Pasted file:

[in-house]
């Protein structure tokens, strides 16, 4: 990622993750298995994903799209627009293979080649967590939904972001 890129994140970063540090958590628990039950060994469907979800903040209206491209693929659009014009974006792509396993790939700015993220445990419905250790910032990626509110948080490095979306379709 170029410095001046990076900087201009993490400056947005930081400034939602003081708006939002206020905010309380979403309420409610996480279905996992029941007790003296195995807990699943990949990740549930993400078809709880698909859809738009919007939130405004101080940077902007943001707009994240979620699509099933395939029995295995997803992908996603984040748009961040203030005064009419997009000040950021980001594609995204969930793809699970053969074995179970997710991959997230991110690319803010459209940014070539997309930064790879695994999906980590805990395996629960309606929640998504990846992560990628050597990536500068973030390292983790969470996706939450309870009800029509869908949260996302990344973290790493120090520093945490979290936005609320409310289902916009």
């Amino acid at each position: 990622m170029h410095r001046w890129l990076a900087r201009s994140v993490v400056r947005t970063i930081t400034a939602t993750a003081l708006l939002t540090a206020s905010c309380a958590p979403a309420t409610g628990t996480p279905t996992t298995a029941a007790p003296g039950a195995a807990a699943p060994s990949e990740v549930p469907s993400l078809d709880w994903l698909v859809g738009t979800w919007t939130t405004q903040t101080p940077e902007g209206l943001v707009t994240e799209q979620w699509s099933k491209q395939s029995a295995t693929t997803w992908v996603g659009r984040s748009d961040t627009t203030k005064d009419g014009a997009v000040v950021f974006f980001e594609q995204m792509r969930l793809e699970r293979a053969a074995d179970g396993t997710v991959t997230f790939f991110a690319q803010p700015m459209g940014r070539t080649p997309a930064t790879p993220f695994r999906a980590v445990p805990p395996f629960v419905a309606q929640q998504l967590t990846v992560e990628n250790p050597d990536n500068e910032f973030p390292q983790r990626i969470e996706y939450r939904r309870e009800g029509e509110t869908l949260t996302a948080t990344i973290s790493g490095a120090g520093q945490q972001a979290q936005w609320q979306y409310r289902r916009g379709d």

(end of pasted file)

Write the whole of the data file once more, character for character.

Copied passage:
[in-house]
């Protein structure tokens, strides 16, 4: 990622993750298995994903799209627009293979080649967590939904972001 890129994140970063540090958590628990039950060994469907979800903040209206491209693929659009014009974006792509396993790939700015993220445990419905250790910032990626509110948080490095979306379709 170029410095001046990076900087201009993490400056947005930081400034939602003081708006939002206020905010309380979403309420409610996480279905996992029941007790003296195995807990699943990949990740549930993400078809709880698909859809738009919007939130405004101080940077902007943001707009994240979620699509099933395939029995295995997803992908996603984040748009961040203030005064009419997009000040950021980001594609995204969930793809699970053969074995179970997710991959997230991110690319803010459209940014070539997309930064790879695994999906980590805990395996629960309606929640998504990846992560990628050597990536500068973030390292983790969470996706939450309870009800029509869908949260996302990344973290790493120090520093945490979290936005609320409310289902916009």
């Amino acid at each position: 990622m170029h410095r001046w890129l990076a900087r201009s994140v993490v400056r947005t970063i930081t400034a939602t993750a003081l708006l939002t540090a206020s905010c309380a958590p979403a309420t409610g628990t996480p279905t996992t298995a029941a007790p003296g039950a195995a807990a699943p060994s990949e990740v549930p469907s993400l078809d709880w994903l698909v859809g738009t979800w919007t939130t405004q903040t101080p940077e902007g209206l943001v707009t994240e799209q979620w699509s099933k491209q395939s029995a295995t693929t997803w992908v996603g659009r984040s748009d961040t627009t203030k005064d009419g014009a997009v000040v950021f974006f980001e594609q995204m792509r969930l793809e699970r293979a053969a074995d179970g396993t997710v991959t997230f790939f991110a690319q803010p700015m459209g940014r070539t080649p997309a930064t790879p993220f695994r999906a980590v445990p805990p395996f629960v419905a309606q929640q998504l967590t990846v992560e990628n250790p050597d990536n500068e910032f973030p390292q983790r990626i969470e996706y939450r939904r309870e009800g029509e509110t869908l949260t996302a948080t990344i973290s790493g490095a120090g520093q945490q972001a979290q936005w609320q979306y409310r289902r916009g379709d």